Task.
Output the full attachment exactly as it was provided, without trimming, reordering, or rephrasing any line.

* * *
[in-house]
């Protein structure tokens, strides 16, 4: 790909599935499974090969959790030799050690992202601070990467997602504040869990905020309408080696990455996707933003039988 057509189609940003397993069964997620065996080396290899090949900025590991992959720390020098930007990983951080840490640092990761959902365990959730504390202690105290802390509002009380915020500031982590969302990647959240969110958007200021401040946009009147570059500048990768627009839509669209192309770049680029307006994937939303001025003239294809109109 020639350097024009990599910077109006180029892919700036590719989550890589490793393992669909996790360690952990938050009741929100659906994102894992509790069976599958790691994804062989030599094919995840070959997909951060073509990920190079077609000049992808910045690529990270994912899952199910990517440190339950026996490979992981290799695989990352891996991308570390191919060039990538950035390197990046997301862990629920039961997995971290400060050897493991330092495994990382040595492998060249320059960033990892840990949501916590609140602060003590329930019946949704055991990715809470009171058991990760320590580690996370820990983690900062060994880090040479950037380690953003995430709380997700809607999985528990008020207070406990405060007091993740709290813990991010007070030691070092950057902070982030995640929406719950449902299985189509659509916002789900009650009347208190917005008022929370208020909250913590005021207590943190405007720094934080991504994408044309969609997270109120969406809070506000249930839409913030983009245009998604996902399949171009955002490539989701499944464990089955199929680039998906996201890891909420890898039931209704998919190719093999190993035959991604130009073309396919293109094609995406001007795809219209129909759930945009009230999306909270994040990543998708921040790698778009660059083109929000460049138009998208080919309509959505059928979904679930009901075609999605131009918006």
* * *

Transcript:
[in-house]
């Protein structure tokens, strides 16, 4: 790909599935499974090969959790030799050690992202601070990467997602504040869990905020309408080696990455996707933003039988 057509189609940003397993069964997620065996080396290899090949900025590991992959720390020098930007990983951080840490640092990761959902365990959730504390202690105290802390509002009380915020500031982590969302990647959240969110958007200021401040946009009147570059500048990768627009839509669209192309770049680029307006994937939303001025003239294809109109 020639350097024009990599910077109006180029892919700036590719989550890589490793393992669909996790360690952990938050009741929100659906994102894992509790069976599958790691994804062989030599094919995840070959997909951060073509990920190079077609000049992808910045690529990270994912899952199910990517440190339950026996490979992981290799695989990352891996991308570390191919060039990538950035390197990046997301862990629920039961997995971290400060050897493991330092495994990382040595492998060249320059960033990892840990949501916590609140602060003590329930019946949704055991990715809470009171058991990760320590580690996370820990983690900062060994880090040479950037380690953003995430709380997700809607999985528990008020207070406990405060007091993740709290813990991010007070030691070092950057902070982030995640929406719950449902299985189509659509916002789900009650009347208190917005008022929370208020909250913590005021207590943190405007720094934080991504994408044309969609997270109120969406809070506000249930839409913030983009245009998604996902399949171009955002490539989701499944464990089955199929680039998906996201890891909420890898039931209704998919190719093999190993035959991604130009073309396919293109094609995406001007795809219209129909759930945009009230999306909270994040990543998708921040790698778009660059083109929000460049138009998208080919309509959505059928979904679930009901075609999605131009918006």